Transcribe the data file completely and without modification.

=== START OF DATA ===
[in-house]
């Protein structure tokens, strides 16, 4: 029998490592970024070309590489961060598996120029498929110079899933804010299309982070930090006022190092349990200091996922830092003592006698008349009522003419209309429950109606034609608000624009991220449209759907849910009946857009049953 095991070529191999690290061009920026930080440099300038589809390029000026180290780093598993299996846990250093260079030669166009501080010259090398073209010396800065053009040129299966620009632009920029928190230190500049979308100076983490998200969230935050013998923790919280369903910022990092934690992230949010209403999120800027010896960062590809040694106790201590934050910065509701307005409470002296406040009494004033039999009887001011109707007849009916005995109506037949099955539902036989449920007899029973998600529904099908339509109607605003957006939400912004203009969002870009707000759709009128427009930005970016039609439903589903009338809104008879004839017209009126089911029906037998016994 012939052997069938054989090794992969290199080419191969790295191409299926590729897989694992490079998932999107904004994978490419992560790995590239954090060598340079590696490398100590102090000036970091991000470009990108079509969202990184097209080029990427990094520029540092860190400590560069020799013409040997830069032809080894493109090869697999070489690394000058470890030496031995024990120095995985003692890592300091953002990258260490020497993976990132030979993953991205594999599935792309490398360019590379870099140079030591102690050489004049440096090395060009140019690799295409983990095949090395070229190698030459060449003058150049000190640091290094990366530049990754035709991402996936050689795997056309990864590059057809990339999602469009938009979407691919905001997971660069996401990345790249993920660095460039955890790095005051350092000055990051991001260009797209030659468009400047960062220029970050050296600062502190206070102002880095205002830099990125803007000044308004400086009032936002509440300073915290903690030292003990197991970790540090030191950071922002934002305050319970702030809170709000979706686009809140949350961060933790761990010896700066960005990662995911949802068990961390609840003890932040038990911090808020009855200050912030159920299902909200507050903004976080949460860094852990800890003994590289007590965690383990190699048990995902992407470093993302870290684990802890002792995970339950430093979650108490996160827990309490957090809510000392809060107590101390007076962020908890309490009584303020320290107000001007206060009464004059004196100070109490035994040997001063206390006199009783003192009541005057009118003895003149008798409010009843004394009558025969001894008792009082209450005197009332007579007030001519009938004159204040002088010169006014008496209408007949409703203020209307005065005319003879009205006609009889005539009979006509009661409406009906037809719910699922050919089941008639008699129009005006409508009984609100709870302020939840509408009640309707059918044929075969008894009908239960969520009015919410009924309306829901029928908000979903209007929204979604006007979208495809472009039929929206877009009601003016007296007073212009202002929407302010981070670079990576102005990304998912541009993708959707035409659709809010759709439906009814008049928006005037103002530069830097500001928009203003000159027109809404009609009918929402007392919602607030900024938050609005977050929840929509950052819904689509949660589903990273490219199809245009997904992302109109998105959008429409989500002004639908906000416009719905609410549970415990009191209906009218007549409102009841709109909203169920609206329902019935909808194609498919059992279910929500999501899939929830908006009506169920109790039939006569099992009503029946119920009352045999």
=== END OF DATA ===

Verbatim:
[in-house]
């Protein structure tokens, strides 16, 4: 029998490592970024070309590489961060598996120029498929110079899933804010299309982070930090006022190092349990200091996922830092003592006698008349009522003419209309429950109606034609608000624009991220449209759907849910009946857009049953 095991070529191999690290061009920026930080440099300038589809390029000026180290780093598993299996846990250093260079030669166009501080010259090398073209010396800065053009040129299966620009632009920029928190230190500049979308100076983490998200969230935050013998923790919280369903910022990092934690992230949010209403999120800027010896960062590809040694106790201590934050910065509701307005409470002296406040009494004033039999009887001011109707007849009916005995109506037949099955539902036989449920007899029973998600529904099908339509109607605003957006939400912004203009969002870009707000759709009128427009930005970016039609439903589903009338809104008879004839017209009126089911029906037998016994 012939052997069938054989090794992969290199080419191969790295191409299926590729897989694992490079998932999107904004994978490419992560790995590239954090060598340079590696490398100590102090000036970091991000470009990108079509969202990184097209080029990427990094520029540092860190400590560069020799013409040997830069032809080894493109090869697999070489690394000058470890030496031995024990120095995985003692890592300091953002990258260490020497993976990132030979993953991205594999599935792309490398360019590379870099140079030591102690050489004049440096090395060009140019690799295409983990095949090395070229190698030459060449003058150049000190640091290094990366530049990754035709991402996936050689795997056309990864590059057809990339999602469009938009979407691919905001997971660069996401990345790249993920660095460039955890790095005051350092000055990051991001260009797209030659468009400047960062220029970050050296600062502190206070102002880095205002830099990125803007000044308004400086009032936002509440300073915290903690030292003990197991970790540090030191950071922002934002305050319970702030809170709000979706686009809140949350961060933790761990010896700066960005990662995911949802068990961390609840003890932040038990911090808020009855200050912030159920299902909200507050903004976080949460860094852990800890003994590289007590965690383990190699048990995902992407470093993302870290684990802890002792995970339950430093979650108490996160827990309490957090809510000392809060107590101390007076962020908890309490009584303020320290107000001007206060009464004059004196100070109490035994040997001063206390006199009783003192009541005057009118003895003149008798409010009843004394009558025969001894008792009082209450005197009332007579007030001519009938004159204040002088010169006014008496209408007949409703203020209307005065005319003879009205006609009889005539009979006509009661409406009906037809719910699922050919089941008639008699129009005006409508009984609100709870302020939840509408009640309707059918044929075969008894009908239960969520009015919410009924309306829901029928908000979903209007929204979604006007979208495809472009039929929206877009009601003016007296007073212009202002929407302010981070670079990576102005990304998912541009993708959707035409659709809010759709439906009814008049928006005037103002530069830097500001928009203003000159027109809404009609009918929402007392919602607030900024938050609005977050929840929509950052819904689509949660589903990273490219199809245009997904992302109109998105959008429409989500002004639908906000416009719905609410549970415990009191209906009218007549409102009841709109909203169920609206329902019935909808194609498919059992279910929500999501899939929830908006009506169920109790039939006569099992009503029946119920009352045999």